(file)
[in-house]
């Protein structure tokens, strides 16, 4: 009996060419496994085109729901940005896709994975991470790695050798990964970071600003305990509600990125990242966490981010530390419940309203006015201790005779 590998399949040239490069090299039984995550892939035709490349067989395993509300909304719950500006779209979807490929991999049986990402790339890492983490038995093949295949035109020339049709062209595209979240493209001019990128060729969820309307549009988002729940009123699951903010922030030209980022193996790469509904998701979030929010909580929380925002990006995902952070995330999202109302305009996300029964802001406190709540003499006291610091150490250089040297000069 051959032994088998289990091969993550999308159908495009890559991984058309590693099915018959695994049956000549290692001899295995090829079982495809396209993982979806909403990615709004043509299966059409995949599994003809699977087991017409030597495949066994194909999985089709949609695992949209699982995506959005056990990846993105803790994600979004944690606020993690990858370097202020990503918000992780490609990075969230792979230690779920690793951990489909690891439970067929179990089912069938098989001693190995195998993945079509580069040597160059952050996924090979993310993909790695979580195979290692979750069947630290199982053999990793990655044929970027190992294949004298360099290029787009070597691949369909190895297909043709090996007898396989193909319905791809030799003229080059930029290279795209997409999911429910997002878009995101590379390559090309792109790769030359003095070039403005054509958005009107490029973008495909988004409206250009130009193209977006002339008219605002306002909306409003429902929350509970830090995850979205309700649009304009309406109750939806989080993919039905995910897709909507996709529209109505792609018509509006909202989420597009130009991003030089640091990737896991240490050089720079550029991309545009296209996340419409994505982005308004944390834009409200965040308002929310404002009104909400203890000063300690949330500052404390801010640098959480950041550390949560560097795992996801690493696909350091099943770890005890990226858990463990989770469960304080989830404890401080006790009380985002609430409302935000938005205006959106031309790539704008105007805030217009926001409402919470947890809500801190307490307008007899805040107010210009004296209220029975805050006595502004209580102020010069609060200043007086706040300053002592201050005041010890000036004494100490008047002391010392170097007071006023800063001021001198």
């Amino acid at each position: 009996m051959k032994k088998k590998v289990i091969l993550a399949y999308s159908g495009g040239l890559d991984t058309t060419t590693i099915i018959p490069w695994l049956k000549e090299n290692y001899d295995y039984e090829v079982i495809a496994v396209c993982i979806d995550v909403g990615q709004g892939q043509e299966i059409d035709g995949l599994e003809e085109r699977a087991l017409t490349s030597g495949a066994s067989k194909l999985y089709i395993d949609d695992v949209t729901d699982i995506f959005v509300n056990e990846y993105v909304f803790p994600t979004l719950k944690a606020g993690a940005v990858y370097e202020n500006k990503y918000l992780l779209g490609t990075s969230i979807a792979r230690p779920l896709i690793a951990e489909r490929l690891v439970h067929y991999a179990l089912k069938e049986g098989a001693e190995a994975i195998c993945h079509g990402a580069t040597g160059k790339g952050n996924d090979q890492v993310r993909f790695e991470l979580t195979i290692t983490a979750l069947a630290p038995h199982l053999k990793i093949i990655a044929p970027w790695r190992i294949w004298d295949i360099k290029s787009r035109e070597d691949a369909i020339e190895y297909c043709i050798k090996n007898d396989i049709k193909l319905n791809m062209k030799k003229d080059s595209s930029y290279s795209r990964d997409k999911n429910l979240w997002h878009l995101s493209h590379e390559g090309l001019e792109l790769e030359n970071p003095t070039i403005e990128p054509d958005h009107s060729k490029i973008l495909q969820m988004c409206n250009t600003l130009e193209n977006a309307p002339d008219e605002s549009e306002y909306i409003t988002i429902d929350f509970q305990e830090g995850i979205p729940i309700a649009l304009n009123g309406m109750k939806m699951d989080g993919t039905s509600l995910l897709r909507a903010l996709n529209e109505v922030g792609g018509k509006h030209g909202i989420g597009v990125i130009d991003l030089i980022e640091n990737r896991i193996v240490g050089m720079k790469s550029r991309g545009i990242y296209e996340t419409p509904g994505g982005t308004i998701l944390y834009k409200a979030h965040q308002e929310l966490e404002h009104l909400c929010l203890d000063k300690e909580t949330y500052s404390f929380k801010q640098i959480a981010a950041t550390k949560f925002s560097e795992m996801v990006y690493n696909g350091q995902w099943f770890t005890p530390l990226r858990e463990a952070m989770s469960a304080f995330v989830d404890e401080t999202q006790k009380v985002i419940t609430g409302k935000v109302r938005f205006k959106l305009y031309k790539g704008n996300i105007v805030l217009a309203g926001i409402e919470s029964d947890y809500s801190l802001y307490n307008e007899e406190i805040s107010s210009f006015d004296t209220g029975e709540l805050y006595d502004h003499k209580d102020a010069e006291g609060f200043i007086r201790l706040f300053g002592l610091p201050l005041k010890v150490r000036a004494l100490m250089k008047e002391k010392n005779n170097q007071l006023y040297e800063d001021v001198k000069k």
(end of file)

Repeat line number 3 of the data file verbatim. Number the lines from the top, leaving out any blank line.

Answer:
């Amino acid at each position: 009996m051959k032994k088998k590998v289990i091969l993550a399949y999308s159908g495009g040239l890559d991984t058309t060419t590693i099915i018959p490069w695994l049956k000549e090299n290692y001899d295995y039984e090829v079982i495809a496994v396209c993982i979806d995550v909403g990615q709004g892939q043509e299966i059409d035709g995949l599994e003809e085109r699977a087991l017409t490349s030597g495949a066994s067989k194909l999985y089709i395993d949609d695992v949209t729901d699982i995506f959005v509300n056990e990846y993105v909304f803790p994600t979004l719950k944690a606020g993690a940005v990858y370097e202020n500006k990503y918000l992780l779209g490609t990075s969230i979807a792979r230690p779920l896709i690793a951990e489909r490929l690891v439970h067929y991999a179990l089912k069938e049986g098989a001693e190995a994975i195998c993945h079509g990402a580069t040597g160059k790339g952050n996924d090979q890492v993310r993909f790695e991470l979580t195979i290692t983490a979750l069947a630290p038995h199982l053999k990793i093949i990655a044929p970027w790695r190992i294949w004298d295949i360099k290029s787009r035109e070597d691949a369909i020339e190895y297909c043709i050798k090996n007898d396989i049709k193909l319905n791809m062209k030799k003229d080059s595209s930029y290279s795209r990964d997409k999911n429910l979240w997002h878009l995101s493209h590379e390559g090309l001019e792109l790769e030359n970071p003095t070039i403005e990128p054509d958005h009107s060729k490029i973008l495909q969820m988004c409206n250009t600003l130009e193209n977006a309307p002339d008219e605002s549009e306002y909306i409003t988002i429902d929350f509970q305990e830090g995850i979205p729940i309700a649009l304009n009123g309406m109750k939806m699951d989080g993919t039905s509600l995910l897709r909507a903010l996709n529209e109505v922030g792609g018509k509006h030209g909202i989420g597009v990125i130009d991003l030089i980022e640091n990737r896991i193996v240490g050089m720079k790469s550029r991309g545009i990242y296209e996340t419409p509904g994505g982005t308004i998701l944390y834009k409200a979030h965040q308002e929310l966490e404002h009104l909400c929010l203890d000063k300690e909580t949330y500052s404390f929380k801010q640098i959480a981010a950041t550390k949560f925002s560097e795992m996801v990006y690493n696909g350091q995902w099943f770890t005890p530390l990226r858990e463990a952070m989770s469960a304080f995330v989830d404890e401080t999202q006790k009380v985002i419940t609430g409302k935000v109302r938005f205006k959106l305009y031309k790539g704008n996300i105007v805030l217009a309203g926001i409402e919470s029964d947890y809500s801190l802001y307490n307008e007899e406190i805040s107010s210009f006015d004296t209220g029975e709540l805050y006595d502004h003499k209580d102020a010069e006291g609060f200043i007086r201790l706040f300053g002592l610091p201050l005041k010890v150490r000036a004494l100490m250089k008047e002391k010392n005779n170097q007071l006023y040297e800063d001021v001198k000069k």